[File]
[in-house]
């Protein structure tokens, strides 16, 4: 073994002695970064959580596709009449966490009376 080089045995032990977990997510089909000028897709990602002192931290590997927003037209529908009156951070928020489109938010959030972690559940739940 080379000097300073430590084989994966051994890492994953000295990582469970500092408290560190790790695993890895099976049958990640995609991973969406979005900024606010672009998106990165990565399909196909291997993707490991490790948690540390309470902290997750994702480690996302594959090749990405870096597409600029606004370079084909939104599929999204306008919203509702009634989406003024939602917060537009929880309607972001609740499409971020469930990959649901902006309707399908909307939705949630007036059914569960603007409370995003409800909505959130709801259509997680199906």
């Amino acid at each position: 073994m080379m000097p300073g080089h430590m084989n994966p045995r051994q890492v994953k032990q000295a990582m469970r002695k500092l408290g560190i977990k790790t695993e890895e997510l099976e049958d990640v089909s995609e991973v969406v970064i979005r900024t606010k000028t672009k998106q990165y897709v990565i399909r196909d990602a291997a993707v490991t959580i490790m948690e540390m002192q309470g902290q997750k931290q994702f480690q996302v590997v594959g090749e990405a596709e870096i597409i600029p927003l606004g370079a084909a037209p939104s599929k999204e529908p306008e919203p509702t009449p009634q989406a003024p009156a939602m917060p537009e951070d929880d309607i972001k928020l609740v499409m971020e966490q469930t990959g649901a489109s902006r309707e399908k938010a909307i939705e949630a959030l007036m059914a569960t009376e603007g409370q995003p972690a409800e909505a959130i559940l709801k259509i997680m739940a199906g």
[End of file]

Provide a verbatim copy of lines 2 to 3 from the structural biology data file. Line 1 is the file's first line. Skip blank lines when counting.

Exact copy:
């Protein structure tokens, strides 16, 4: 073994002695970064959580596709009449966490009376 080089045995032990977990997510089909000028897709990602002192931290590997927003037209529908009156951070928020489109938010959030972690559940739940 080379000097300073430590084989994966051994890492994953000295990582469970500092408290560190790790695993890895099976049958990640995609991973969406979005900024606010672009998106990165990565399909196909291997993707490991490790948690540390309470902290997750994702480690996302594959090749990405870096597409600029606004370079084909939104599929999204306008919203509702009634989406003024939602917060537009929880309607972001609740499409971020469930990959649901902006309707399908909307939705949630007036059914569960603007409370995003409800909505959130709801259509997680199906």
């Amino acid at each position: 073994m080379m000097p300073g080089h430590m084989n994966p045995r051994q890492v994953k032990q000295a990582m469970r002695k500092l408290g560190i977990k790790t695993e890895e997510l099976e049958d990640v089909s995609e991973v969406v970064i979005r900024t606010k000028t672009k998106q990165y897709v990565i399909r196909d990602a291997a993707v490991t959580i490790m948690e540390m002192q309470g902290q997750k931290q994702f480690q996302v590997v594959g090749e990405a596709e870096i597409i600029p927003l606004g370079a084909a037209p939104s599929k999204e529908p306008e919203p509702t009449p009634q989406a003024p009156a939602m917060p537009e951070d929880d309607i972001k928020l609740v499409m971020e966490q469930t990959g649901a489109s902006r309707e399908k938010a909307i939705e949630a959030l007036m059914a569960t009376e603007g409370q995003p972690a409800e909505a959130i559940l709801k259509i997680m739940a199906g």